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frenzy1971
10-04-2004, 01:21 PM
Hi,
I've got a practice coming up this week where I am supposed to help my band learn how to sing harmonies for the covers we are doing. Any ideas how I teach non-songers how to harmonize? I mean they have pitch, but they can't find the intervals on thier own. Me, if I hear a note i can see where the harmonies go in my head, but then I'm a singer, i'm supposed to. But my bandmates don't have any prior singing experience, and while eager to learn the parts, I'm not sure the best way to start them on it. I did encourage them to practice proper breathing and some scale and projection excersises, to at least get them used to focusing on what their voices sound like. I also asked them to, for example hit a C and try to find the 3rds and fifths with their voice during home practice time.
Anyone have any ideas on this? If they can't do it I will go buy a harmonizer, but it's much more impressive when the whole band sings.

rmuscat
10-04-2004, 01:27 PM
you got a piano or a guitar accessible?

what you can do is play each part by itself (the melody) on the instrument for each singer. Each singer then has to remember his own part (obviously one harmonises the other)

I really think that once they get through the stage of not singing in unison then it's done, if they've got ear and can all sing by themselves it's more a question of "fear of being out of tune" rather then not capable. Much like a bad habit.

Malcolm
10-04-2004, 06:05 PM
Can't help except to say, we gave up. Guys tend to sing melody and the girls understand harmony. Never could get us guys to understand how to harmonize much less do it.

What we decided to do is the girls sing harmony and the rest of us just join in on the chorus or at specific "echo" times.

Good luck.

sugarbee
10-05-2004, 02:08 AM
what about finding a song they would be familliar with that has easy harmonies like something with doo wops, there are lots of tunes especially from the early sixties where you can do simple chord harmonies, (think poodle skirts and bobby socks), may not be your kind of music but it has been around for a while and therefore lots of people know them enough to sing along. If you could find one they would know they could listen to the harmonies and then you could isolate each line for them, maybe having prior knowledge of something easy would help them get into the swing of it and then you could try some harder stuff.

just an idea, good luck!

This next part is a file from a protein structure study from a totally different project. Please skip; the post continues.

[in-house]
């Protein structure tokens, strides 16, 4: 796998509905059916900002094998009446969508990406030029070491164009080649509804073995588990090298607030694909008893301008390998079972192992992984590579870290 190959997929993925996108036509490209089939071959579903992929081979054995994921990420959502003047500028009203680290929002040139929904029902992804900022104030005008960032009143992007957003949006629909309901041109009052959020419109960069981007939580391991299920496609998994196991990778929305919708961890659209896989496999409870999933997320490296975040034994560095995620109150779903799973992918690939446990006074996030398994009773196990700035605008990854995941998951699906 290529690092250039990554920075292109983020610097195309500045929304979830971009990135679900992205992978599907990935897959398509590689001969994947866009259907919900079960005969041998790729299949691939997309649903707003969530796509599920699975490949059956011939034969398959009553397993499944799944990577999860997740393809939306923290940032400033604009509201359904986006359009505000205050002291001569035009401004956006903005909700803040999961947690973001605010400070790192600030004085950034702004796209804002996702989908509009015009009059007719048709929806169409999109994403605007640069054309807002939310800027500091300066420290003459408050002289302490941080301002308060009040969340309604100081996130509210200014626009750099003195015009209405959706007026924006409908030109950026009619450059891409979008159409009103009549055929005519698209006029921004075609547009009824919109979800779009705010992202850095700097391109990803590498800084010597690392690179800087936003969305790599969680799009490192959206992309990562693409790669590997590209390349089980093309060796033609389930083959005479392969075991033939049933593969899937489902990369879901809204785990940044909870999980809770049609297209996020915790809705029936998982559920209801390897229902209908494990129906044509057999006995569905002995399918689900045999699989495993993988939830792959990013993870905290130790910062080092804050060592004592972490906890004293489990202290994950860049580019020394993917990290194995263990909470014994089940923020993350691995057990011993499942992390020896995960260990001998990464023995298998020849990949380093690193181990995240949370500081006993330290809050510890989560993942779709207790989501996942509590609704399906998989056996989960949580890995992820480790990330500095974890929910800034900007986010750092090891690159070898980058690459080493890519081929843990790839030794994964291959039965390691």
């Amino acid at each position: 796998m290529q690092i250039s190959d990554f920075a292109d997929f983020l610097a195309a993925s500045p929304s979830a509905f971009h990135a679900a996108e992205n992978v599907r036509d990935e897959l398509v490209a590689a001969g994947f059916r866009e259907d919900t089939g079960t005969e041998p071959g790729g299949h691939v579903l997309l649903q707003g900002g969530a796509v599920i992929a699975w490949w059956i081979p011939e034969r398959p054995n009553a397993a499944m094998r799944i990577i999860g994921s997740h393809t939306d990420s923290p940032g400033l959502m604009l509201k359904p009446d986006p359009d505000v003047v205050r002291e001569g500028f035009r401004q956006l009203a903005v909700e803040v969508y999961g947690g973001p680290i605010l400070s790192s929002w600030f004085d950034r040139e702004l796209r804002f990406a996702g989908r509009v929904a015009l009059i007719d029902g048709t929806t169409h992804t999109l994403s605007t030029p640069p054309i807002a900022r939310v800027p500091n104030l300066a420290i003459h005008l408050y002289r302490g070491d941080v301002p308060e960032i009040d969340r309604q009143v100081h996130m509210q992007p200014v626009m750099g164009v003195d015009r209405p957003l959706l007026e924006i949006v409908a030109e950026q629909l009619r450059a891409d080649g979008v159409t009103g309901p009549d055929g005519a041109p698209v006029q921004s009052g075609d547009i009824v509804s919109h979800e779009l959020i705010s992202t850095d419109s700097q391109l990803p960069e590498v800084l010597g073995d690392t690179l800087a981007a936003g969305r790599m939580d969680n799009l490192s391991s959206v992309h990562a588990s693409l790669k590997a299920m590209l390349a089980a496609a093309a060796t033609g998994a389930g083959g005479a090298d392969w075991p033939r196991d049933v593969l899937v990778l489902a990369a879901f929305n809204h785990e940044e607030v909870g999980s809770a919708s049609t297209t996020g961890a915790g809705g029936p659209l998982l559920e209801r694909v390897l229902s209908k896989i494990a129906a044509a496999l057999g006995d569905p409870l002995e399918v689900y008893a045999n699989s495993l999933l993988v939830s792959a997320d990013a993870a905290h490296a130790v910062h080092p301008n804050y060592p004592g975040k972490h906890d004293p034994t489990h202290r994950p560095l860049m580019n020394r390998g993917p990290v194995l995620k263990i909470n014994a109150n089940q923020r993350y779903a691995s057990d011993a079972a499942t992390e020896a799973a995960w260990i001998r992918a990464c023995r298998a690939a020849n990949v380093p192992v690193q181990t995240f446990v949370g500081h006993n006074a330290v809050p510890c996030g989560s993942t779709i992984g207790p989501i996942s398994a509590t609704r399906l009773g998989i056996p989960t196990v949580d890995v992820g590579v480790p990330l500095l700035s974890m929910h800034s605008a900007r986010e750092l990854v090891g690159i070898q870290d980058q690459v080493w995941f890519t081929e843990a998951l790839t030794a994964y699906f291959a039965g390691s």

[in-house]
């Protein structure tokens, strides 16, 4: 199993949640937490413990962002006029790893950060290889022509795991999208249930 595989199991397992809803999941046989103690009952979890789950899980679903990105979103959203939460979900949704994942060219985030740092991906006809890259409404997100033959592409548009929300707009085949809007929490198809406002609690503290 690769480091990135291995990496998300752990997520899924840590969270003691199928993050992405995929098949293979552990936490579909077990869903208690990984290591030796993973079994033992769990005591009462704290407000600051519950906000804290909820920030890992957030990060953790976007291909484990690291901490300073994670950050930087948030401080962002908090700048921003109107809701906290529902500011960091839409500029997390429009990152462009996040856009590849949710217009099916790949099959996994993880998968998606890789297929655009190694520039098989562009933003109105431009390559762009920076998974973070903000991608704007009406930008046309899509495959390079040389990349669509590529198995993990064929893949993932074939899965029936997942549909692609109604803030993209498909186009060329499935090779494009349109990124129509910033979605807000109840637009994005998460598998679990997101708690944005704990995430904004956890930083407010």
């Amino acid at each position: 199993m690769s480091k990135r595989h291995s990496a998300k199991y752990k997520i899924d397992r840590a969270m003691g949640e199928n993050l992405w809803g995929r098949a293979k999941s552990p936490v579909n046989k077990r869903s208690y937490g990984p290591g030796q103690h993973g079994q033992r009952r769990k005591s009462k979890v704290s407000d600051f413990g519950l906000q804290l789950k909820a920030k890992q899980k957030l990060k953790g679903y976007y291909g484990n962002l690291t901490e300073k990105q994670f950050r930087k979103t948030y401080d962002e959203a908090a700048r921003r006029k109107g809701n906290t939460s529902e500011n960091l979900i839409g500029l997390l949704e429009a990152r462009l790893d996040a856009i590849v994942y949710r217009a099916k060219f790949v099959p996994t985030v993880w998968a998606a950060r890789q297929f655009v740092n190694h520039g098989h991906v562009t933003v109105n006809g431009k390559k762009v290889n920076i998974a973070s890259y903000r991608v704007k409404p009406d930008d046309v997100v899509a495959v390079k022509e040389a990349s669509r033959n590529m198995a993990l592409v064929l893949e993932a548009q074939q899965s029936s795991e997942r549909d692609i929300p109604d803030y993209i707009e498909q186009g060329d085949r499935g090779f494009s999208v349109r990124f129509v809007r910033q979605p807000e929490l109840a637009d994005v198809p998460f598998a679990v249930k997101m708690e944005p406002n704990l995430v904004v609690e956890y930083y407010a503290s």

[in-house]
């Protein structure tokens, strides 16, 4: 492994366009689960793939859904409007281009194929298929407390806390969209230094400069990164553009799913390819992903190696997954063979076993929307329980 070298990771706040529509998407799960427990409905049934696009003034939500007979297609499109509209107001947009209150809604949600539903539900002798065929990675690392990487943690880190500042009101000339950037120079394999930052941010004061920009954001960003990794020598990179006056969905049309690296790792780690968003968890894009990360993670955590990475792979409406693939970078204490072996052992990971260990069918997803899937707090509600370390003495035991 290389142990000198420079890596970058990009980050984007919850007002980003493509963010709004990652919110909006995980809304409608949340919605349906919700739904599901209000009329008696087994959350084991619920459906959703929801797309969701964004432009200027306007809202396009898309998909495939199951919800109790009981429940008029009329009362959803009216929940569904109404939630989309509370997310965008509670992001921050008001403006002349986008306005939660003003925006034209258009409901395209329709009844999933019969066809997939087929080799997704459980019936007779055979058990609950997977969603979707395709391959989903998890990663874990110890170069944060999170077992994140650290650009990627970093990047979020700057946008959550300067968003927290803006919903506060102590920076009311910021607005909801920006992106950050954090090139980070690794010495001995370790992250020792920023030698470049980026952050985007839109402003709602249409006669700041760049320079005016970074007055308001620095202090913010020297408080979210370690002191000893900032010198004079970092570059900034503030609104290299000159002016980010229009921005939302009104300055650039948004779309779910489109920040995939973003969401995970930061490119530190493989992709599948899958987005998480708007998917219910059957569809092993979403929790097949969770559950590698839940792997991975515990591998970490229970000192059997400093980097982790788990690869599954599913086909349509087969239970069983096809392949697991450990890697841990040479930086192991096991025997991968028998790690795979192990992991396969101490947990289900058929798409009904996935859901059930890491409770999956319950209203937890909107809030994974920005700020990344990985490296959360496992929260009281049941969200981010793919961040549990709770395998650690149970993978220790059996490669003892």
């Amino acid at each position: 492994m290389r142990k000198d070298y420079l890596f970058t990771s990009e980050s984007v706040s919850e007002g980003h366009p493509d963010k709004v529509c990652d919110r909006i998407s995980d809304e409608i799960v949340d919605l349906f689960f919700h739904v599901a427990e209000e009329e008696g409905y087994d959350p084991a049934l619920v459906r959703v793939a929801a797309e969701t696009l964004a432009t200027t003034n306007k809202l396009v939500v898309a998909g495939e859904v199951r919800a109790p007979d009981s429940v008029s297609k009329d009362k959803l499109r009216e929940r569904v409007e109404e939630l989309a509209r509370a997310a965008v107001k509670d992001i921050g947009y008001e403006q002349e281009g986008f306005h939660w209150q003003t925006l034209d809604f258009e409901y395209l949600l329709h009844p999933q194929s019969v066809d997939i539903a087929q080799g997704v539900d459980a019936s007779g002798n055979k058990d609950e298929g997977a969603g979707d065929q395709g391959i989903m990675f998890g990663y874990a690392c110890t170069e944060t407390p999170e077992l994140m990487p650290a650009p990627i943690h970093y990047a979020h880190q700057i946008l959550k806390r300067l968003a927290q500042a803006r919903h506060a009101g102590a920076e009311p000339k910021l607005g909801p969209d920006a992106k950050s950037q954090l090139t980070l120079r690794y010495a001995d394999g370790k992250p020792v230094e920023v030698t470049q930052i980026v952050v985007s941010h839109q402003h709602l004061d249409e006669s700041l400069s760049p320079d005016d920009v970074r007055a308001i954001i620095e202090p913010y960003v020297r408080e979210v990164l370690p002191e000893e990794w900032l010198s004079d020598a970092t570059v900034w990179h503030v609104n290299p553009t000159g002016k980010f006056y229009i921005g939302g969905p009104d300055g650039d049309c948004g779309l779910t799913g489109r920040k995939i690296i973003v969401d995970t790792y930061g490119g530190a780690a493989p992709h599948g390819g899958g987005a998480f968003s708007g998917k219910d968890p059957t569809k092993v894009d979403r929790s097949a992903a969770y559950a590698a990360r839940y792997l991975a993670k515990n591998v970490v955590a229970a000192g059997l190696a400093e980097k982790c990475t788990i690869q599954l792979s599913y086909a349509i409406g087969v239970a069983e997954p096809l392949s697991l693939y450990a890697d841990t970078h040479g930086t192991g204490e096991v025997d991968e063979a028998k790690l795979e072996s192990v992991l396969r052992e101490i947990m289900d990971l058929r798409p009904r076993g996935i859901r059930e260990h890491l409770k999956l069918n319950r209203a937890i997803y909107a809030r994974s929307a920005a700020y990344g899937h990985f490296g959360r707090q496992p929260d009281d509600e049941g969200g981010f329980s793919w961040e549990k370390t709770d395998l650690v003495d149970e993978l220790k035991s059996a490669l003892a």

szulc
10-05-2004, 12:25 PM
Teach each of them their correct part as though it was the lead part. Have each of them sing it as though it were the lead part. Have them each do this individually along with the music until they can nail there own part. Then try bringing the parts together two at a time (usually the lead and one of the harmonies) and make sure everyone stays on their own note (this is the hard part!), once each possible group of two people can sing their part together add all of the parts. Then practice these harmony sections of the song repeatedly until everyone can do it in their sleep. Once this has happened then get the backup singers to back away from their mikes or lower their level to properly blend with the lead. If there are vibratos on these parts have everyone work on singing their vibratos with the same modulation level (pitch adjusted for the diatonc scale)and frequency (speed). Once you think you have it record it, this is where a nice multitrack comes in handy because you can record 4 voices simultaneously and each person can isolate his/her performance to see where the work is needed. This is usually the most time consuming part of putting an act together. Another thing that helps here is to have every one sing lead on at least one song with backups. That way they will understand the importance of having confidence in the backup singers and will try harder to be there for you when you sing lead.

Los Boleros
11-02-2004, 10:55 PM
what about finding a song they would be familliar with.......
just an idea, good luck!Some songs are easier than others to sing in harmony and some are just not in your range. Maybe you can change the Keys to find a better range or like sugerbee suggested maybe those songs are just too hard right now. I remember when I was younger, the first harmony I learned was, "Sweet dreems are made of this", by the Eurithmics. It was easy to pick out the tonic, the third and the fifth. If changing the song is out of the question, then consider singing in Unison or not having backups at all untill you are ready. That sounds alot better than bad backups.